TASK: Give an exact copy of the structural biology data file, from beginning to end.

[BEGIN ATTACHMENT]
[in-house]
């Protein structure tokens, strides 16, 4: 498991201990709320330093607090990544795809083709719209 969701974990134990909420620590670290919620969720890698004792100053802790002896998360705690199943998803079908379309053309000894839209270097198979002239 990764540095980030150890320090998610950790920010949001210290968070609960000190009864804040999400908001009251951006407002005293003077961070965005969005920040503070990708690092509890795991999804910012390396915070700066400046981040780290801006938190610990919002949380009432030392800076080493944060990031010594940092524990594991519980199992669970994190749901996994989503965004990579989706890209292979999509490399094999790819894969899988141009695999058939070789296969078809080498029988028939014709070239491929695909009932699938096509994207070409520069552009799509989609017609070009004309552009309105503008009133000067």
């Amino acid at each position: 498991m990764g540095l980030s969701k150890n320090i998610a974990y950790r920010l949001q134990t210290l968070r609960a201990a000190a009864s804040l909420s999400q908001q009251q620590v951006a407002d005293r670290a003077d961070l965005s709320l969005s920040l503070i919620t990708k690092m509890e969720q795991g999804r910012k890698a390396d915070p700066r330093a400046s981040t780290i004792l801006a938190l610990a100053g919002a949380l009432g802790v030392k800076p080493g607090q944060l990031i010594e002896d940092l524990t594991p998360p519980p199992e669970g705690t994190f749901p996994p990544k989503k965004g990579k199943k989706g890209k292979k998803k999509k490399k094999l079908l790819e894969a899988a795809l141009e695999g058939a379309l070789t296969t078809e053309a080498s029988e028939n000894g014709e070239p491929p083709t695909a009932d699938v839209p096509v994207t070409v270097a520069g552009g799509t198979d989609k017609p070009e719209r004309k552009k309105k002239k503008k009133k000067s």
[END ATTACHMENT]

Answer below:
[in-house]
């Protein structure tokens, strides 16, 4: 498991201990709320330093607090990544795809083709719209 969701974990134990909420620590670290919620969720890698004792100053802790002896998360705690199943998803079908379309053309000894839209270097198979002239 990764540095980030150890320090998610950790920010949001210290968070609960000190009864804040999400908001009251951006407002005293003077961070965005969005920040503070990708690092509890795991999804910012390396915070700066400046981040780290801006938190610990919002949380009432030392800076080493944060990031010594940092524990594991519980199992669970994190749901996994989503965004990579989706890209292979999509490399094999790819894969899988141009695999058939070789296969078809080498029988028939014709070239491929695909009932699938096509994207070409520069552009799509989609017609070009004309552009309105503008009133000067």
């Amino acid at each position: 498991m990764g540095l980030s969701k150890n320090i998610a974990y950790r920010l949001q134990t210290l968070r609960a201990a000190a009864s804040l909420s999400q908001q009251q620590v951006a407002d005293r670290a003077d961070l965005s709320l969005s920040l503070i919620t990708k690092m509890e969720q795991g999804r910012k890698a390396d915070p700066r330093a400046s981040t780290i004792l801006a938190l610990a100053g919002a949380l009432g802790v030392k800076p080493g607090q944060l990031i010594e002896d940092l524990t594991p998360p519980p199992e669970g705690t994190f749901p996994p990544k989503k965004g990579k199943k989706g890209k292979k998803k999509k490399k094999l079908l790819e894969a899988a795809l141009e695999g058939a379309l070789t296969t078809e053309a080498s029988e028939n000894g014709e070239p491929p083709t695909a009932d699938v839209p096509v994207t070409v270097a520069g552009g799509t198979d989609k017609p070009e719209r004309k552009k309105k002239k503008k009133k000067s």